Detroit Institute of Arts Museum Paper
Detroit Industry, North WallDiego M. RiveraImage Size Lower Panel: 17 feet 8-½ inches x 45 feet1932-1933Detroit Institute of Arts[pic 1]I have been to the DIA numerous times and was excited to go back and see Diego Rivera’s tribute to the industry and workers in Detroit. I have always been fond of the Rivera Court and the representation this portrays of our great City of Detroit and its industry. Perhaps because my grandfather and great uncles worked for the auto industry, it is very near and dear to my heart. The giant mural contains 27 panels, and I have chosen the lower panel of the north wall to write about. Based on his own observations at the Ford River Rouge factory, Rivera captures the major processes related to the manufacturing of the 1932 Ford V8 engine from the furnace used to make molds from melted steel to the final assembly of the engine on the production line in this detailed fresco painting. The types of lines Diego Rivera used in the North Wall painting are horizontal, vertical, diagonal, and curvy. There are several horizontal and vertical lines used throughout the painting with different widths and lengths. Some of them are thick and some are thin. The two thickest vertical lines that sit in the center of the panel are giant spindle drills. At the lower portion of the painting there are several horizontal and vertical lines that are near the assembly workers. Diagonal lines appear at the top of the panel on either side of the furnace. They also appear in the lower center with a few assembly workers in a diagonal position giving a sense of movement. Rivera used several curvy lines throughout the painting that look like a conveyor belts creating a feeling of connectivity. The assembly line runs all the way from lower left to lower right and the bodies of the humans also have curvy lines that were drawn out for each person giving the sense of energy and harmony. They are all working together to get the job done. Lines help to create the overall content of the painting by giving the painting a starting point. In order to create something pure, lines bring the artwork together and lead us through the composition by communicating information.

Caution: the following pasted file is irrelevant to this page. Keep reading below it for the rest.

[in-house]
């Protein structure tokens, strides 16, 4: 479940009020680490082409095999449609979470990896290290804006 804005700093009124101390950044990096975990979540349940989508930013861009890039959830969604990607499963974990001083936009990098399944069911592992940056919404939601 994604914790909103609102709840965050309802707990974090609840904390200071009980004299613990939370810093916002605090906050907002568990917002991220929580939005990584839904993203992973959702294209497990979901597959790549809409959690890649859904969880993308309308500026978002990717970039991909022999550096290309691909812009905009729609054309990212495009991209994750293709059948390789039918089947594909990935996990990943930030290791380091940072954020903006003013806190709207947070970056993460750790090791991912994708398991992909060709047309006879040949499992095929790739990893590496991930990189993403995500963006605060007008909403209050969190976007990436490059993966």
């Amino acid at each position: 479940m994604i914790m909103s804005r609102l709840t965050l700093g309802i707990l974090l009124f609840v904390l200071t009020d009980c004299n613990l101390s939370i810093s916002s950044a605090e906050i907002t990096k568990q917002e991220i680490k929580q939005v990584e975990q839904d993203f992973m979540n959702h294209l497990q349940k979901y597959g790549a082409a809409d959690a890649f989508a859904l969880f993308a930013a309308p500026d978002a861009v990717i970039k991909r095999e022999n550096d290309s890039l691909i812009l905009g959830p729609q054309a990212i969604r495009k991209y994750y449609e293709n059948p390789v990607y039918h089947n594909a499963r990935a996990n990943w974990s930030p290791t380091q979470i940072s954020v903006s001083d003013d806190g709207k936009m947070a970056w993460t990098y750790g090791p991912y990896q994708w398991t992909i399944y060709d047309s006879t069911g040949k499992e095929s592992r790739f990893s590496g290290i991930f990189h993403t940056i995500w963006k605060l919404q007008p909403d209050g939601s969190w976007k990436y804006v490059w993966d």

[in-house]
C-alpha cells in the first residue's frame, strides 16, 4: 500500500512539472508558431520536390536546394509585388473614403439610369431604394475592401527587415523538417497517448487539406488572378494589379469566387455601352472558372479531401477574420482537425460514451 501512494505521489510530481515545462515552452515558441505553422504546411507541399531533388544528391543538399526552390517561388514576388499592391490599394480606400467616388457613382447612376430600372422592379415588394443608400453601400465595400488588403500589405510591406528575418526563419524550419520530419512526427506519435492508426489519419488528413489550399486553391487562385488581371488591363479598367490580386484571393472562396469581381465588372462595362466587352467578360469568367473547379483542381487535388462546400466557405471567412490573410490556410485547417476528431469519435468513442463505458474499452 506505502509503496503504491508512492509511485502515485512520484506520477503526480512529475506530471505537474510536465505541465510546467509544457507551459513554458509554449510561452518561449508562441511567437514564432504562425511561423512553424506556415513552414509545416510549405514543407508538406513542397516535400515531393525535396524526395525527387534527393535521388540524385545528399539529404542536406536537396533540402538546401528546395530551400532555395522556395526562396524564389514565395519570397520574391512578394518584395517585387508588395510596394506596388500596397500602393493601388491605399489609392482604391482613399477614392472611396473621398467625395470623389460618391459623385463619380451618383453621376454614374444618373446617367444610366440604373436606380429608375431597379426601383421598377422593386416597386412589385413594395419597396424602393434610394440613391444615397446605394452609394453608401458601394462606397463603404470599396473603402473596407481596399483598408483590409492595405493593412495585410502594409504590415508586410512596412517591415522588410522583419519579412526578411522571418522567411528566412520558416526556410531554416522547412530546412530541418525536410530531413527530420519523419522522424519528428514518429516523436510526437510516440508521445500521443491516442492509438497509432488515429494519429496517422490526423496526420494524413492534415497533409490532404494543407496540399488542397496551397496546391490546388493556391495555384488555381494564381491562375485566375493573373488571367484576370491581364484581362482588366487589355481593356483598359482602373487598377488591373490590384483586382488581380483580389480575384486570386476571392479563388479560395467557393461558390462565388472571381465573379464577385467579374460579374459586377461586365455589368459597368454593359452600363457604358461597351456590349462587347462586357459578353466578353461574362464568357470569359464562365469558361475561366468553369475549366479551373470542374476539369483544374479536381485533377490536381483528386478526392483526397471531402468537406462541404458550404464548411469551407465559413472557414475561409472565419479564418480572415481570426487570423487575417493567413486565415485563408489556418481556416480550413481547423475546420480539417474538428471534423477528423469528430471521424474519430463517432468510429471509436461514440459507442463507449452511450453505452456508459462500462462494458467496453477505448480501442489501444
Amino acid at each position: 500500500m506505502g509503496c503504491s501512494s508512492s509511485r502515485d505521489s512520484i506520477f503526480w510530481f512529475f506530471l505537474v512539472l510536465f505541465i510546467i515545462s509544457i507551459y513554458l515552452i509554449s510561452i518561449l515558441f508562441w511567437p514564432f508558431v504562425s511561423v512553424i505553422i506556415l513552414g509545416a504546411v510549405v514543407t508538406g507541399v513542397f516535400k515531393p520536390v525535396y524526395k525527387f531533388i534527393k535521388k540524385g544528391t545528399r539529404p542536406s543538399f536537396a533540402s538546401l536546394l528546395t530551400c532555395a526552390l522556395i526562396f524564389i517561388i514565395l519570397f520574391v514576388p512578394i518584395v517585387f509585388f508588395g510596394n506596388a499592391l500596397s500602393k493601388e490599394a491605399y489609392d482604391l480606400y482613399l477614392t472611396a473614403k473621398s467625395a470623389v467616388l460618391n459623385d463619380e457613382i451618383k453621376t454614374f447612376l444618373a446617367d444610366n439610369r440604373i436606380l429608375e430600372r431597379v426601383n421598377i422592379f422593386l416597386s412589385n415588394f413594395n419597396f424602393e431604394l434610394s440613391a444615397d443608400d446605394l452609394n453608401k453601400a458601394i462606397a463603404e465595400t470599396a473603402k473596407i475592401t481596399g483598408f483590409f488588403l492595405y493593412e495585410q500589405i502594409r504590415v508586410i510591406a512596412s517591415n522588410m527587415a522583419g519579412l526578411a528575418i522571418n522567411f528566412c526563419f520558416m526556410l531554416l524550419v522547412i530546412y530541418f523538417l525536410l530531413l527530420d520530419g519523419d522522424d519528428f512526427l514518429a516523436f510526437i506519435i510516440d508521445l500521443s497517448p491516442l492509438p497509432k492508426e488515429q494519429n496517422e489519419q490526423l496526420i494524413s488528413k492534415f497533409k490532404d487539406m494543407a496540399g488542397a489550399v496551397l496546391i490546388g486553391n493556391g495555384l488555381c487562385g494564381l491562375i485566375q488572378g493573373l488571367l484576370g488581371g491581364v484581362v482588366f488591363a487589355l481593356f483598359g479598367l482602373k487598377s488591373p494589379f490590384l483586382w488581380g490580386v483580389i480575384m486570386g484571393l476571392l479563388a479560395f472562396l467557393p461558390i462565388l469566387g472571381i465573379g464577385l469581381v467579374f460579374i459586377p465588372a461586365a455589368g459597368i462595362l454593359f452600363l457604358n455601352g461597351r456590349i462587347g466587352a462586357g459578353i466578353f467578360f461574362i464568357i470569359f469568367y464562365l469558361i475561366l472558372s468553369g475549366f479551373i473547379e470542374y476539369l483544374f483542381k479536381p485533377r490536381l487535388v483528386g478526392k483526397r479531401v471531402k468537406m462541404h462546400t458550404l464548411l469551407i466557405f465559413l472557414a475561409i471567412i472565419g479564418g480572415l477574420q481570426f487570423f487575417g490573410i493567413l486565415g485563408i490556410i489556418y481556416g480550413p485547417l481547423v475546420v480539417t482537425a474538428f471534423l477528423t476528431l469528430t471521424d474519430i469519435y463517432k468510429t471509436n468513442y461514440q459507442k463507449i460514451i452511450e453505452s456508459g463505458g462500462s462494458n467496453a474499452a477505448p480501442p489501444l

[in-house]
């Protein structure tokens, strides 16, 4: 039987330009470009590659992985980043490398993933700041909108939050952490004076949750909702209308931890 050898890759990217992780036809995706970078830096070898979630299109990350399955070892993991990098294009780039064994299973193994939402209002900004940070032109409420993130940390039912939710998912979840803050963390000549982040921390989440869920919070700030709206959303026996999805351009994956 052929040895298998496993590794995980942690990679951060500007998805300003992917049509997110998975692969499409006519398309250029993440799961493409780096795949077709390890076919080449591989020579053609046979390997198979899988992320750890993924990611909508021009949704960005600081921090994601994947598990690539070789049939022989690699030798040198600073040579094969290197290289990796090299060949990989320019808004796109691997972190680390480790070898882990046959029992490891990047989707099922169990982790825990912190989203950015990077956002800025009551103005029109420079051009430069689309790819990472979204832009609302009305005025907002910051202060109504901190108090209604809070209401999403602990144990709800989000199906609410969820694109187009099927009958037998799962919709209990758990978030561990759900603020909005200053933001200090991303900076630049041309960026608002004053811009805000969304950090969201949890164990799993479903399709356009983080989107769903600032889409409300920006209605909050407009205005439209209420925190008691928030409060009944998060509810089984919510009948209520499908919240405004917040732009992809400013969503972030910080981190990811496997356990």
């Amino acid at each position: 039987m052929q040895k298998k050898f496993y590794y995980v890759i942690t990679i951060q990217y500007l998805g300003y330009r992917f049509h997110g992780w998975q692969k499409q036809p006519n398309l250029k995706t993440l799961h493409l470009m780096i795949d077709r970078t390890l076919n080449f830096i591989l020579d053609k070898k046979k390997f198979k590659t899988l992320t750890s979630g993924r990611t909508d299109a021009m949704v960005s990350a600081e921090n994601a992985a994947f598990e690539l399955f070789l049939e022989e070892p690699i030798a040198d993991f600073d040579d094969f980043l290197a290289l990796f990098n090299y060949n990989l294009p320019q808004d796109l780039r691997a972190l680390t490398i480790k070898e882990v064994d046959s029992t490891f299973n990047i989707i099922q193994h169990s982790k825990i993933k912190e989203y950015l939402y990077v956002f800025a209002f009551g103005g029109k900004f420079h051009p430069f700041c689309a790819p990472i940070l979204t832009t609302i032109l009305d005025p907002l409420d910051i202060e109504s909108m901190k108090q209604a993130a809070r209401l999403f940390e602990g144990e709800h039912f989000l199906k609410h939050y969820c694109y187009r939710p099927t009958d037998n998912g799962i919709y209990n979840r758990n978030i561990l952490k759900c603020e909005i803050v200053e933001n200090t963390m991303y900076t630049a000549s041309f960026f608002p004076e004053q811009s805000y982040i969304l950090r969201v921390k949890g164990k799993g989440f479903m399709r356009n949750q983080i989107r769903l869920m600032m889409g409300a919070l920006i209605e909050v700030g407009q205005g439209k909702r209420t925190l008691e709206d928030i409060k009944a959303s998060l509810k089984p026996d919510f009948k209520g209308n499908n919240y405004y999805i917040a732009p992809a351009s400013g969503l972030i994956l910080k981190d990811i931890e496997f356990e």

Diego Rivera used a combination of both geometric and organic shapes in his painting. The geometric shapes used in this composition are rectangles and squares. There are rectangle shapes used towards the top left of the painting and towards the bottom of the panel. The squares also appear at the bottom of the painting in the monochrome panels. Organic shapes were also used in the painting and are represented by the humans on the assembly line along with the conveyor belt. Rivera used the primary color blue along with the secondary color scheme of orange, green and violet as well as various intermediate colors to create this composition. In most of the painting he uses green, blue, and violet. An analogous color harmony consisting of green, blue-green, blue, and violet are used throughout the painting. He used predominantly cool colors although there are some warm colors used for the fire at the top of the panel. When you look at the Detroit Industry North Wall, you focus on the blue and violet that is used in the art. His painting is not based on just dark color combinations, but he adds in some lighter colors to break up the whole composition such as the two white drills in the middle of the painting and some hints of yellow. White is considered neutral because it has no color. This would be considered a subjective painting, because Diego chose the colors he wanted to use in his painting rather than painting from realistic views. At the very bottom of the lower panel are six individual panels depicting the day in the life of the worker painted in a monochromatic color harmony. Rhythm and movement are evident in this painting. The assembly line workers at the bottom of the panel give you a feeling of rhythmic movement back and forth as you move along the production line. You get the sense of a fast-paced environment with man working with machine to get the job done quickly and efficiently. Viewing the painting from left to right, you feel as though you are moving along on the conveyor belt from one process to the next in the daily production of the engine. Rivera has chosen the asymmetrical balance for this composition. There is a sense of visual equilibrium between both sides. The two sides look different, but they visually balance each other. If you divide the painting in half, you have a white drill on the left that is farther from the center than the drill on the right side of the painting which is closer to the center. There is also a balance between the production line workers on the left and right side of the lower portion of the painting. The workers span across the entire bottom of the painting from the center to the left and from the center to the right of the painting counterbalancing each side.